Fort Hays, Hays Trip
momument to Kansas buffaloFort Hays was an important U.S. Army post that was active from 1865 until 1889. Originally located five miles south of present day Walker, Kansas, and called Fort Fletcher, the fort became operational in the fall of 1865.

Troop duty was to protect the stage and freight wagons of the Butterfield Overland Despatch (BOD) traveling along the Smoky Hill Trail to Denver. But Southern Cheyenne and Sourthern Arapaho Indians continued to attack traffic which they felt intruded upon their homeland. The BOD went backrupt and the fort closed in spring 1866. 

But in fall 1866 the fort reopened. Troops were needed to protect workers on the Union Pacific Railway, Easter Division, who were building rail lines westward. The fort moved closer to the rail lines and was renamed Fort Hays. Hays City soon grew up nearby the fort.

Additional troops were needed and Buffalo soldiers (black Infantry and Cavalry soldiers) were sent to the fort. Indians continued to object to the movement of the rail lines into prime buffalo country. Captain Geroge Armes encountered Cheyenne, Arapaho and Kiowa Indians under the leadership of the Kiowa chief Santanta during the battles of the Saline River and Prairie Dog Creek. Although the soldiers were vastly outnumbered in both battles, they inflicted heavy losses on the Indian forces while sustaining few casualities. Thus the fort played an important role in ensuring that the rail lines were completed.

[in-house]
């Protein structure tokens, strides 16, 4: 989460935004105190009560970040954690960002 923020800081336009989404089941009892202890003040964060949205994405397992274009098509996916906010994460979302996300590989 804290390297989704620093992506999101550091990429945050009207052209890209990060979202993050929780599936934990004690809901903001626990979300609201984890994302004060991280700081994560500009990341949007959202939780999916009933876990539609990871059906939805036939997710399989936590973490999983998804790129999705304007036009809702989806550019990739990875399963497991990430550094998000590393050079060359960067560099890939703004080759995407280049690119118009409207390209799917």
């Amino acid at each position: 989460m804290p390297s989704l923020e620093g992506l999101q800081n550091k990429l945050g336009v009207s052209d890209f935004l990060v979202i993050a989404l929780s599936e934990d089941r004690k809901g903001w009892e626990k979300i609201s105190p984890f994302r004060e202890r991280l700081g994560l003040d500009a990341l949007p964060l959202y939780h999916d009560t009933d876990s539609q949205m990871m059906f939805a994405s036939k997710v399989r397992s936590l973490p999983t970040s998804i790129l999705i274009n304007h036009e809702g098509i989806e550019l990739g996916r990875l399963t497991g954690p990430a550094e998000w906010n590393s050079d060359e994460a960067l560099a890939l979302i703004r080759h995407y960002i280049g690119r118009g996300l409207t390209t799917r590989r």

George Armstrong Custer was assigned to Fort Hays at one time. He was accompanied to the fort by his wife. Their stay at Fort Hays helped to build reputations of both Custers.
spacer pinecone detail 

round house, first building built
guard house
commons area as seen from the well
officers' quarters
prairie landscape looking west
garden patch
trailhead, Ft. Hays/Ft. Dodge Road
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All photos © 2000 by Carol Yoho
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